"Where does my health information come from?": Information sharing in peer-to-peer health communities.
Background: Peer-to-peer health networks such as online discussion forums have created new ways for people, especially those living with a long term condition, to access health information. There have however been concerns about the quality of information, and the ability of the public to understand and evaluate that information [1, 2]. The term “apomediation” has been used to describe the shift from professionals as the information gatekeepers, to individual-led signposting or use of technology-based solutions such as bookmarking.
This abstract presents the findings of a study analyzing how people using online discussion boards adopt this apomediation role, the types of information they share, and how they share this information.
Methods: Four discussion boards for people living with diabetes were selected for inclusion in the study, based on the volume and frequency of new posts. Ethical approval for the study was given by Bournemouth University, England. A snapshot approach was taken, with all threads started within a one week period in 2014 retrieved for possible inclusion. All retrieved posts were read, and posts that shared diabetes-related information were selected for inclusion in the study.
A qualitative content analysis approach was taken to data analysis, with the researchers reading all posts rather than using electronic data extraction methods because of the frequent use of ‘web speak’/ abbreviations.
Results: A total of 148 posts were included for analysis, with posts often containing several types of information sharing activity. Two key themes were identified: “Information sharing from experience”; and “Signposting other sources of information”. Experiential experience included sub-themes of “self-management strategies”, “living with diabetes”, “nutrition”, “medication” and “healthcare interactions”. Signposting included links to other areas of the same site and to external sources. The majority of external links were to websites, but YouTube, blogs and apps also featured. Research was signposted several times, although the problem of accessing research was also commented on as much of it is not openly available to the public.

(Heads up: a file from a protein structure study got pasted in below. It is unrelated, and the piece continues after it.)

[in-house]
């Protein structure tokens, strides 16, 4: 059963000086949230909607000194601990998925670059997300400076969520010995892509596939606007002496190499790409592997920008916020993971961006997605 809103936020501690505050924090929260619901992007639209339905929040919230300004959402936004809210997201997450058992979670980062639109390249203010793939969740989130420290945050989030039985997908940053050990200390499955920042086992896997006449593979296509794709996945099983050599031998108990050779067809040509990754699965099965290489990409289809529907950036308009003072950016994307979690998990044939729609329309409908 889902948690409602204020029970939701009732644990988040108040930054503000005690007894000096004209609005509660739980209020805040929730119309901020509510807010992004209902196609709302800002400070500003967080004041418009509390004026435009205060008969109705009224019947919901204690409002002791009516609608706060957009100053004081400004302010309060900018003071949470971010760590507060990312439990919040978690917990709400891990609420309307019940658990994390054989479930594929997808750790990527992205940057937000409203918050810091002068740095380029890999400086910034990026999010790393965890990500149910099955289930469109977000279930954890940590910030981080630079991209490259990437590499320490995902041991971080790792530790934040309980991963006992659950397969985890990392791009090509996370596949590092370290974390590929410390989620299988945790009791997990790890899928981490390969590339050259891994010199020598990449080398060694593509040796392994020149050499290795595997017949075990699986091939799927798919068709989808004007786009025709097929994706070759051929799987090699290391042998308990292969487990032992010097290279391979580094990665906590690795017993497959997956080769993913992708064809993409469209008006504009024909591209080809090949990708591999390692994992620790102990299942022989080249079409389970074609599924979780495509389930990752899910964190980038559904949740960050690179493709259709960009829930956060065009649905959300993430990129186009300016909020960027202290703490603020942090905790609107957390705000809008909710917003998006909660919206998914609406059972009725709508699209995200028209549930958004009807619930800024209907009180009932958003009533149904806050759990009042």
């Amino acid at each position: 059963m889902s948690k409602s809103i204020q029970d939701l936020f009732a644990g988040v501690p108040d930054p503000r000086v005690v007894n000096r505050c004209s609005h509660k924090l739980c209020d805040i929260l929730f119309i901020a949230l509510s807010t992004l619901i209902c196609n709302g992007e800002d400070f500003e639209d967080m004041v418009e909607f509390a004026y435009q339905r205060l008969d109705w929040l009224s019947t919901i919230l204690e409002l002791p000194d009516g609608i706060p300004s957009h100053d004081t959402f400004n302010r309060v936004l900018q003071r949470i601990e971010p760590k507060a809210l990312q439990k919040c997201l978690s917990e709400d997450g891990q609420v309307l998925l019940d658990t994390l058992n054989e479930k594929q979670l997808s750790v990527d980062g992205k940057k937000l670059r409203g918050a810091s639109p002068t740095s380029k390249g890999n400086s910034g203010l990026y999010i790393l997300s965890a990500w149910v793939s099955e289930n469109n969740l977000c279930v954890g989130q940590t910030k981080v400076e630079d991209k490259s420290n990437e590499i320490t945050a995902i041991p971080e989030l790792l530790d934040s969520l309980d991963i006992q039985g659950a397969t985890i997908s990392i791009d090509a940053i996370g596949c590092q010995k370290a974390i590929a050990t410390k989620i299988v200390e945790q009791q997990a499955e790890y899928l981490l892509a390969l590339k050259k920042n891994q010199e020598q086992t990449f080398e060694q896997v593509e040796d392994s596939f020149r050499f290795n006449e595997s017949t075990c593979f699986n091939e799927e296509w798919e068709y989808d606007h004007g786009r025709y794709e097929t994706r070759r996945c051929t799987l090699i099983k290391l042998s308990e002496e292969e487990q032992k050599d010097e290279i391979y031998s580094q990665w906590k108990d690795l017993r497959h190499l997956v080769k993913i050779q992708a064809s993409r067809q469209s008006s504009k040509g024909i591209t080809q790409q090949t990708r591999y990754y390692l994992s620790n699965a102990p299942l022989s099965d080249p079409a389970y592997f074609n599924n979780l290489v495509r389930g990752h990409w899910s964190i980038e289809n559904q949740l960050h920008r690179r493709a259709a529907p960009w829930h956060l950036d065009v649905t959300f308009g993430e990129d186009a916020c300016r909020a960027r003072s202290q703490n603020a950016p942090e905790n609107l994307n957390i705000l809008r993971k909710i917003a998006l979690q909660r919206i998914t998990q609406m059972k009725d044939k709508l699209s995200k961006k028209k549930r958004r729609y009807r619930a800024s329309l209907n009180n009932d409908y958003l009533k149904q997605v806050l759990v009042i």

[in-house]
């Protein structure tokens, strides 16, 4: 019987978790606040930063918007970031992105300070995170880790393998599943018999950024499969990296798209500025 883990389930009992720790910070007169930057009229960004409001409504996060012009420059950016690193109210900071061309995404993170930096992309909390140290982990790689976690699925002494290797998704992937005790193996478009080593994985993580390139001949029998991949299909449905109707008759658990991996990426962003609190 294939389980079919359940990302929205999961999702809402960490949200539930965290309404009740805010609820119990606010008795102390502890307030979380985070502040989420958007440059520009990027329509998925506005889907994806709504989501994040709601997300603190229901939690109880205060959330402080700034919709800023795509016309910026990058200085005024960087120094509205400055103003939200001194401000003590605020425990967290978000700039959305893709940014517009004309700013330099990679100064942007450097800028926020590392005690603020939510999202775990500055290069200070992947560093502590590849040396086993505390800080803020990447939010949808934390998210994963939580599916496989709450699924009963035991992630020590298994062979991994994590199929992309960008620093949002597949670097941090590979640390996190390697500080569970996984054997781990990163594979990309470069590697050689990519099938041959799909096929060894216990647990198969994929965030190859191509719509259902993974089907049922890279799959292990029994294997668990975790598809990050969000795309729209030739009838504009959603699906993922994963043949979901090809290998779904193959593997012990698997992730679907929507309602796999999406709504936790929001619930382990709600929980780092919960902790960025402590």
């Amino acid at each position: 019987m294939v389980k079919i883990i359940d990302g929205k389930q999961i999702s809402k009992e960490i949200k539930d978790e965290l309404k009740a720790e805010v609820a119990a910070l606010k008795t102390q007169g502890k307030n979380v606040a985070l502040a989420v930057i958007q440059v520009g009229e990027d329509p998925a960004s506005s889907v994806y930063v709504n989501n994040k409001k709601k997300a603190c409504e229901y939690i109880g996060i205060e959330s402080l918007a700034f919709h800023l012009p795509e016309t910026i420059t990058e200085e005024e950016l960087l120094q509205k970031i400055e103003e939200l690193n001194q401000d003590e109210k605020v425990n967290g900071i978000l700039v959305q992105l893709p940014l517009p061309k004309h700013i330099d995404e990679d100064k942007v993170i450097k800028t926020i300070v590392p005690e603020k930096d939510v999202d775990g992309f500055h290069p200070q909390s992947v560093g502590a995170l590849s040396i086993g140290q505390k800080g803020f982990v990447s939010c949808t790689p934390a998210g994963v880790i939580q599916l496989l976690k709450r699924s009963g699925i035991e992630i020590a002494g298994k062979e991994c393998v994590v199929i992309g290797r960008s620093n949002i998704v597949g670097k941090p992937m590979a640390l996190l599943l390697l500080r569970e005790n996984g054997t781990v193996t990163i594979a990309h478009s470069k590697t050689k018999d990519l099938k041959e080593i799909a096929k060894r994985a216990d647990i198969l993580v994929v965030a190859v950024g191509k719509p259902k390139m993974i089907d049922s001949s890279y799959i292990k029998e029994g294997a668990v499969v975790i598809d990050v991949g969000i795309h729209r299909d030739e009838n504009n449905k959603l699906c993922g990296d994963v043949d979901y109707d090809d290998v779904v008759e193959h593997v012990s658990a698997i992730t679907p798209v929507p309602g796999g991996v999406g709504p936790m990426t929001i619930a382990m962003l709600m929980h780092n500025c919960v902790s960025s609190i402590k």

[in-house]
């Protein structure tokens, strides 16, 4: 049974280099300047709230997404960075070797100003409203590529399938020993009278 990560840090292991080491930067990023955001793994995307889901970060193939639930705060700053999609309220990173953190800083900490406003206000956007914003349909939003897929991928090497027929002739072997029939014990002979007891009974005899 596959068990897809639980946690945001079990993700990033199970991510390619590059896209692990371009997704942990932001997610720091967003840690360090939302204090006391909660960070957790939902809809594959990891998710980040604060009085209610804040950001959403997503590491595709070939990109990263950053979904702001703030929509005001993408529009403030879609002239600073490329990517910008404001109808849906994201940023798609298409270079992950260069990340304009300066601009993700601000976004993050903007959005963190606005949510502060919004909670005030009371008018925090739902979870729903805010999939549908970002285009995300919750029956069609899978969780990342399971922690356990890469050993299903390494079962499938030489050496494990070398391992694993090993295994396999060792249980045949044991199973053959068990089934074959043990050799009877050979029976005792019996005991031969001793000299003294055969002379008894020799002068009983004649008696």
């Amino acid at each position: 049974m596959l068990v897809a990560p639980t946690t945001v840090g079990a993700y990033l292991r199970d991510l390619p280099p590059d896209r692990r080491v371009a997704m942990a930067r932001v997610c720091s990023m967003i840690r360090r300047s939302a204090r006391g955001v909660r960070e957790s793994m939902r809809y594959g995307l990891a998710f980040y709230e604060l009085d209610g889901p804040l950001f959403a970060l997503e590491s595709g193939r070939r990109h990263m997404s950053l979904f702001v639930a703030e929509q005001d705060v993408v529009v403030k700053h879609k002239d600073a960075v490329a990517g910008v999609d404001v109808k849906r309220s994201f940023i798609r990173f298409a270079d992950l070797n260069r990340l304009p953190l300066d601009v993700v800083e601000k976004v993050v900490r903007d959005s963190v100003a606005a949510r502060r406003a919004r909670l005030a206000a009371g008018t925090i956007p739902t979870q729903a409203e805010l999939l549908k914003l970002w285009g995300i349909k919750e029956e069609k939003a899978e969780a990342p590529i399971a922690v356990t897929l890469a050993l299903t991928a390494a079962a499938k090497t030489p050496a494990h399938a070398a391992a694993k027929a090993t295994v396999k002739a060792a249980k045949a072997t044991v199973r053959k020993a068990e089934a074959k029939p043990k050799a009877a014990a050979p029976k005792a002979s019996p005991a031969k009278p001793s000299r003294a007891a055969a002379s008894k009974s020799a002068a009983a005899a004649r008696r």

Nine posters made some reference to quality of information, which included supporting previous posts and highlighting that the discussion board contributors were not healthcare professionals. The use of the term “Your Mileage May Vary” also indicates that what works for one individual may not work for another.
Conclusions: The individuals posting in this study did not make use of technology-based services such as shared bookmarks, preferring to signpost external resources individually (usually with comments about the type of information or the reason they were suggesting it). In spite of some posters warning that the site did not offer medical advice, the information shared included information that could be considered to be medical in nature, e.g. information about medications, diagnostic tests, and ways of managing blood sugar levels.
Peer-to-peer information sharing between people living with a long term condition challenges the nature of knowledge and expertise. The public are able to gather information from a wide variety of sources, and combine it with their own experience, testing what works for them and sharing that information back into their communities.